There’s a little something for everyone at Almonak
(5659 Almon Street). The north end eatery—which opens today—aims to blend together its kitchen, coffee and bakery into one welcoming space.
“Our unofficial motto for Almonak is: We're here for you wherever you are in your day,” says Kandace Homer
, one of four owners. “Whether you want a coffee in the morning, you need a snack, you want to go out with your mom for lunch, you want to go out for a date at night, you want to go for a cocktail–Almonak’s here for you for whatever you're feeling in the day or even the evening.”
Floor to ceiling windows fill the space with natural lighting, plug-ins line the walls and the seating plan is designed to accommodate everyone from the solo person working on their laptop with a coffee to a group of pals laughing over dinner. The kitchen is focused on healthy, homemade lunches from Wednesday to Fridays, brunch on the weekends and dinner service with cocktails Wednesday to Sunday.
“It’s a small drink menu but it’s an eclectic menu,” says Almonak GM, Megan Kaufman
. Compass Distillers
is providing all of its liquors and is supplying kegged cocktails to serve on-tap, alongside Goodmore Kombucha
and Planters Ridge
bubbly for mimosas.
Homer says they’re trying to source as much as they can from local businesses–even some of their furniture comes from Project 9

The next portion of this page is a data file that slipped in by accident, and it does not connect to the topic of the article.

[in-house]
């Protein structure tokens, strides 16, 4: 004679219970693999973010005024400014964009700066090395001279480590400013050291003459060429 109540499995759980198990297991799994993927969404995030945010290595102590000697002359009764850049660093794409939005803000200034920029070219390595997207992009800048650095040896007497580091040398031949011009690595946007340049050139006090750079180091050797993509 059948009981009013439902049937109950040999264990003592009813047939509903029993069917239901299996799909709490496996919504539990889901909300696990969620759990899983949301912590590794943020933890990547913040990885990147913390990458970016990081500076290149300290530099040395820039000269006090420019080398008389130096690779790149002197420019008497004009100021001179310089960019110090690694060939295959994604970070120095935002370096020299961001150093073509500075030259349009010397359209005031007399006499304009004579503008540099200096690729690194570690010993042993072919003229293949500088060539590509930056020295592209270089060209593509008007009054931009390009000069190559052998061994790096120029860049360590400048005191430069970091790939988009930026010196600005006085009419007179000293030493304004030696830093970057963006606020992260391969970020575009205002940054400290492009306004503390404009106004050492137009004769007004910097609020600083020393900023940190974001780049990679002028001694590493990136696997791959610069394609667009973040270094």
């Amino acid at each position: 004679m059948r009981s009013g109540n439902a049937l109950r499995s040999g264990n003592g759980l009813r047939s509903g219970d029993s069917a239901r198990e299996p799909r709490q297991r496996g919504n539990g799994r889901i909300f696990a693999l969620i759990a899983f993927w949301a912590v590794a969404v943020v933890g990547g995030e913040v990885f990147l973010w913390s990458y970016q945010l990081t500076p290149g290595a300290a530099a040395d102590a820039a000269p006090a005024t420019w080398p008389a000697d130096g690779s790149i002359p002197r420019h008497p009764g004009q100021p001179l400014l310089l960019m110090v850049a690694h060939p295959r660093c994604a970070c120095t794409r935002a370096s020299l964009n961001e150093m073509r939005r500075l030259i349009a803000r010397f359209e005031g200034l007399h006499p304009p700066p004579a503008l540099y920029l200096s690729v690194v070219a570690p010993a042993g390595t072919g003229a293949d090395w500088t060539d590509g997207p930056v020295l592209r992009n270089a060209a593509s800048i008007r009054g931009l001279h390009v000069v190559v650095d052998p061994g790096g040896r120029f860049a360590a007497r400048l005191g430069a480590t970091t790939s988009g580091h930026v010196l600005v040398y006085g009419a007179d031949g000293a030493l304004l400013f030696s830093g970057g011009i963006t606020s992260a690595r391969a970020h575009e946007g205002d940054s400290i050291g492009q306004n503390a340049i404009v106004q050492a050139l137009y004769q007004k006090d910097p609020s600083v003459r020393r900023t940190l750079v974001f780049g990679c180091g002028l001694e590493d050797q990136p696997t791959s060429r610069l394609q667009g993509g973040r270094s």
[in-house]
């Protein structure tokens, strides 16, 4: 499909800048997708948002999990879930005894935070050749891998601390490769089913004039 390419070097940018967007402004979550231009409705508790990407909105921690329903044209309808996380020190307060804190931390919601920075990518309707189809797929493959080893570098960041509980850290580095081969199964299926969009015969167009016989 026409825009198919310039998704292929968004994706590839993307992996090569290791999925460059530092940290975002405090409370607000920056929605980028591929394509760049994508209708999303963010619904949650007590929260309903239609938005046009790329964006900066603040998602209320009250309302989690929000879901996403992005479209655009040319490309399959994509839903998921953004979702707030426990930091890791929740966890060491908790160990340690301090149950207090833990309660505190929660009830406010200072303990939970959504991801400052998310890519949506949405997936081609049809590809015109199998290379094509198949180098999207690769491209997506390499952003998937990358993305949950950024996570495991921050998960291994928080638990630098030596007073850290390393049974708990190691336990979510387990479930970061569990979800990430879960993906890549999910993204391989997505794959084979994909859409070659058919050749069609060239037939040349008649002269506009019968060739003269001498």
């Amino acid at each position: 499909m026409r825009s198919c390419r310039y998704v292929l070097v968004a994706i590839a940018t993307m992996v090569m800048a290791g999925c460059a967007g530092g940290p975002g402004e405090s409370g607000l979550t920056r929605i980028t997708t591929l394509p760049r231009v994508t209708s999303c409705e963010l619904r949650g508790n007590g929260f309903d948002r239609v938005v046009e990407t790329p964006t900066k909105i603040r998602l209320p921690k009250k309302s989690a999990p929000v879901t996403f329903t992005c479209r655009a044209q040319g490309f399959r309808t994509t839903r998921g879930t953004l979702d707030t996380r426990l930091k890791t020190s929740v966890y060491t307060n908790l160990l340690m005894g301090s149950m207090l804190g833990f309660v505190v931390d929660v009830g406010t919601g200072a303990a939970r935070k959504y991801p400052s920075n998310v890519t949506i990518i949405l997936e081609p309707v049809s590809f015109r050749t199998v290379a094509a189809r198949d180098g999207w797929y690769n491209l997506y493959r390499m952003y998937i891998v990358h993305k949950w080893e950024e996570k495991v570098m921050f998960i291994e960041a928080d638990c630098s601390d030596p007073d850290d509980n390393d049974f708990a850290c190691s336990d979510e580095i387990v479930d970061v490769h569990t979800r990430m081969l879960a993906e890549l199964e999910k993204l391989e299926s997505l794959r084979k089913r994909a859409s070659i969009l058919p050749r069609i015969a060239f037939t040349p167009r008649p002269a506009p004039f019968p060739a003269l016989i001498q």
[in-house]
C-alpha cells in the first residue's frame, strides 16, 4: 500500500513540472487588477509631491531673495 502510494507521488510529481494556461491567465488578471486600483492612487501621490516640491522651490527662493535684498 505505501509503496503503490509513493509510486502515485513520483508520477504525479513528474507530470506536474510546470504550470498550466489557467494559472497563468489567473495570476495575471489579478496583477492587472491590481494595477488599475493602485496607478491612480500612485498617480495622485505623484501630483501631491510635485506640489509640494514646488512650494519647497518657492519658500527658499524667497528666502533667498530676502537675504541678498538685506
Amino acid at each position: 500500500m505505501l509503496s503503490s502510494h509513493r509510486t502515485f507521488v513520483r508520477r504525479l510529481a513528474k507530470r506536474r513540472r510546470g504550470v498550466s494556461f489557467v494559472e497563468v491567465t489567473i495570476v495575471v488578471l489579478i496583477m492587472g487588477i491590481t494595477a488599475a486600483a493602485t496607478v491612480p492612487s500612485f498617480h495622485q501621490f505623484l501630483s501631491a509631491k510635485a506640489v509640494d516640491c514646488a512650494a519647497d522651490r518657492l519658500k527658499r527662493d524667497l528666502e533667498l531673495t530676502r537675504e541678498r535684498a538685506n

on Agricola Street–and they’re passionate about the restaurant being as waste-free as possible. (There’s a water bottle refill station open to the public, people will be encouraged to stay and enjoy their coffee or bring a reusable mug next time they get a cup to go.)
The dinners will be large, family-style, shareable plates for families and groups, and bringing your own reusable containers to take home leftovers is encouraged. “For lunch hour, our real focus is hearty and healthy,” says Kaufman, describing the colourful bowls and salads designed to be keto-friendly, gluten-free and vegan inspired. The brunch menu will hone in on a big eggs Benny selection and healthy twists on classics, like swapping out Clamato juice with in-house beet juice in a Caesar.
When people come into the restaurant, they're spending their time, their money and their appetite, “so we don't want anyone to ever leave here regretting any decision,” says Homer. “We want to be that place in the north end that still creates community, where everyone can come and gather."